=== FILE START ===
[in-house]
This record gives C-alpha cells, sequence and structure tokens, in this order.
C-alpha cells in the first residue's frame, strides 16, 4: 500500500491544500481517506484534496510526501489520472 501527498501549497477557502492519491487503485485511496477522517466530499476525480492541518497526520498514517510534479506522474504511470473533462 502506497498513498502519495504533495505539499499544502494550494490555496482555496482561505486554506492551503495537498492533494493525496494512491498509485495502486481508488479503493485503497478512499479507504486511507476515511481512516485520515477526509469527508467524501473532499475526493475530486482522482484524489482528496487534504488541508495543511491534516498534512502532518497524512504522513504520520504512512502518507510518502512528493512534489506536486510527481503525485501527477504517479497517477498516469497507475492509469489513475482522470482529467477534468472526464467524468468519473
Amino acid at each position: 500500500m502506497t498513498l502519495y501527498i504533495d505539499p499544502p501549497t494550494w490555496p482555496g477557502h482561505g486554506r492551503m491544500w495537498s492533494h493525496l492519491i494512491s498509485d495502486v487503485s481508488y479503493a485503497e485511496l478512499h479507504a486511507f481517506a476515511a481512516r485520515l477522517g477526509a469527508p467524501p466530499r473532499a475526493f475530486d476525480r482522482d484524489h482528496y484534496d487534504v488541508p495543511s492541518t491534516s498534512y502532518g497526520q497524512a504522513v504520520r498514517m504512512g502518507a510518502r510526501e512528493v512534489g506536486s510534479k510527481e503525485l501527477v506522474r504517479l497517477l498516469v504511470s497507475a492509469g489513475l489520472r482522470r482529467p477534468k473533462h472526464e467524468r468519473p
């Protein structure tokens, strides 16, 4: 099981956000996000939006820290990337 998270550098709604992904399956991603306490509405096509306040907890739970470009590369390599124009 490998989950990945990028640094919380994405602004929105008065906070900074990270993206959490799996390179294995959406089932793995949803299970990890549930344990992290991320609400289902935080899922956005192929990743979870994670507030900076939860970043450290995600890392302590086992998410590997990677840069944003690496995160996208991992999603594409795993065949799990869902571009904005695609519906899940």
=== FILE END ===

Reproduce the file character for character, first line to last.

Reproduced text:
[in-house]
This record gives C-alpha cells, sequence and structure tokens, in this order.
C-alpha cells in the first residue's frame, strides 16, 4: 500500500491544500481517506484534496510526501489520472 501527498501549497477557502492519491487503485485511496477522517466530499476525480492541518497526520498514517510534479506522474504511470473533462 502506497498513498502519495504533495505539499499544502494550494490555496482555496482561505486554506492551503495537498492533494493525496494512491498509485495502486481508488479503493485503497478512499479507504486511507476515511481512516485520515477526509469527508467524501473532499475526493475530486482522482484524489482528496487534504488541508495543511491534516498534512502532518497524512504522513504520520504512512502518507510518502512528493512534489506536486510527481503525485501527477504517479497517477498516469497507475492509469489513475482522470482529467477534468472526464467524468468519473
Amino acid at each position: 500500500m502506497t498513498l502519495y501527498i504533495d505539499p499544502p501549497t494550494w490555496p482555496g477557502h482561505g486554506r492551503m491544500w495537498s492533494h493525496l492519491i494512491s498509485d495502486v487503485s481508488y479503493a485503497e485511496l478512499h479507504a486511507f481517506a476515511a481512516r485520515l477522517g477526509a469527508p467524501p466530499r473532499a475526493f475530486d476525480r482522482d484524489h482528496y484534496d487534504v488541508p495543511s492541518t491534516s498534512y502532518g497526520q497524512a504522513v504520520r498514517m504512512g502518507a510518502r510526501e512528493v512534489g506536486s510534479k510527481e503525485l501527477v506522474r504517479l497517477l498516469v504511470s497507475a492509469g489513475l489520472r482522470r482529467p477534468k473533462h472526464e467524468r468519473p
């Protein structure tokens, strides 16, 4: 099981956000996000939006820290990337 998270550098709604992904399956991603306490509405096509306040907890739970470009590369390599124009 490998989950990945990028640094919380994405602004929105008065906070900074990270993206959490799996390179294995959406089932793995949803299970990890549930344990992290991320609400289902935080899922956005192929990743979870994670507030900076939860970043450290995600890392302590086992998410590997990677840069944003690496995160996208991992999603594409795993065949799990869902571009904005695609519906899940």